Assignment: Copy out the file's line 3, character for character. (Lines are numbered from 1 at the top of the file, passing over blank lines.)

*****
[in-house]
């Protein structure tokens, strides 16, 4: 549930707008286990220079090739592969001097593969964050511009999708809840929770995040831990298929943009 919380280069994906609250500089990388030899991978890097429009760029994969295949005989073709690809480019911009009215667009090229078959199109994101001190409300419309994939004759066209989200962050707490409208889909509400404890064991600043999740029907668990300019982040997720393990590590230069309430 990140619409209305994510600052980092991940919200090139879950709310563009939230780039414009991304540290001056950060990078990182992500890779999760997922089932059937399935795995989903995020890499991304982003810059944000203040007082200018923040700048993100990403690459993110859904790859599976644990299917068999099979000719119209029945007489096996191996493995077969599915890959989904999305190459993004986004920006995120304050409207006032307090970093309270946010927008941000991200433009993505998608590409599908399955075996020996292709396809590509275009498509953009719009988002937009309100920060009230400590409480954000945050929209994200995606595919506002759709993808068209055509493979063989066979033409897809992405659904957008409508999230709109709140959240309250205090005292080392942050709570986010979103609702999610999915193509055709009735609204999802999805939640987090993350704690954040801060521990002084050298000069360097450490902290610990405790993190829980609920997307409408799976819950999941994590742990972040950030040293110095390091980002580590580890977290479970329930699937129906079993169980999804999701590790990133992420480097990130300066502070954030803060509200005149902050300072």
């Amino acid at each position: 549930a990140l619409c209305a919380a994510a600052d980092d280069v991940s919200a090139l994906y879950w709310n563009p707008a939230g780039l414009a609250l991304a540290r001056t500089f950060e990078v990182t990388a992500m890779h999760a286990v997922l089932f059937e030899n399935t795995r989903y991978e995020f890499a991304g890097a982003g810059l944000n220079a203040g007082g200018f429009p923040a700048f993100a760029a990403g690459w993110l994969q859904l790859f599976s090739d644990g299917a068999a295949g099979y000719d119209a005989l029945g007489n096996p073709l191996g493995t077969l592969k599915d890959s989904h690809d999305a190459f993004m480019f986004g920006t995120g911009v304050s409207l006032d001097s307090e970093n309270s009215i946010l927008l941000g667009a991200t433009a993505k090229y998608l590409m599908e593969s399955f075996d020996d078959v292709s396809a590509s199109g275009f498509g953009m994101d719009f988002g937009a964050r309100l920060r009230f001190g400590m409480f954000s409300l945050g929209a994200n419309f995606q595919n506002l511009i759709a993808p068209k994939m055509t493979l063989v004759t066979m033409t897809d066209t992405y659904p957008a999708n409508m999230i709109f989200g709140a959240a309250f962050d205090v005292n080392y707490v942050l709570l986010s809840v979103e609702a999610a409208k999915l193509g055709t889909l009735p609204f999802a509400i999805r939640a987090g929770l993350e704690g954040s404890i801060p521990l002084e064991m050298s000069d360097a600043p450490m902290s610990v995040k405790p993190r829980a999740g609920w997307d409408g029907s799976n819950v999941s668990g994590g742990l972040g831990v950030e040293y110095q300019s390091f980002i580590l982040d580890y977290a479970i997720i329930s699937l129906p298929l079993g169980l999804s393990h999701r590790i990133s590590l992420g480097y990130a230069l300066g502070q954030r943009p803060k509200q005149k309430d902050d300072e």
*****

């Amino acid at each position: 549930a990140l619409c209305a919380a994510a600052d980092d280069v991940s919200a090139l994906y879950w709310n563009p707008a939230g780039l414009a609250l991304a540290r001056t500089f950060e990078v990182t990388a992500m890779h999760a286990v997922l089932f059937e030899n399935t795995r989903y991978e995020f890499a991304g890097a982003g810059l944000n220079a203040g007082g200018f429009p923040a700048f993100a760029a990403g690459w993110l994969q859904l790859f599976s090739d644990g299917a068999a295949g099979y000719d119209a005989l029945g007489n096996p073709l191996g493995t077969l592969k599915d890959s989904h690809d999305a190459f993004m480019f986004g920006t995120g911009v304050s409207l006032d001097s307090e970093n309270s009215i946010l927008l941000g667009a991200t433009a993505k090229y998608l590409m599908e593969s399955f075996d020996d078959v292709s396809a590509s199109g275009f498509g953009m994101d719009f988002g937009a964050r309100l920060r009230f001190g400590m409480f954000s409300l945050g929209a994200n419309f995606q595919n506002l511009i759709a993808p068209k994939m055509t493979l063989v004759t066979m033409t897809d066209t992405y659904p957008a999708n409508m999230i709109f989200g709140a959240a309250f962050d205090v005292n080392y707490v942050l709570l986010s809840v979103e609702a999610a409208k999915l193509g055709t889909l009735p609204f999802a509400i999805r939640a987090g929770l993350e704690g954040s404890i801060p521990l002084e064991m050298s000069d360097a600043p450490m902290s610990v995040k405790p993190r829980a999740g609920w997307d409408g029907s799976n819950v999941s668990g994590g742990l972040g831990v950030e040293y110095q300019s390091f980002i580590l982040d580890y977290a479970i997720i329930s699937l129906p298929l079993g169980l999804s393990h999701r590790i990133s590590l992420g480097y990130a230069l300066g502070q954030r943009p803060k509200q005149k309430d902050d300072e």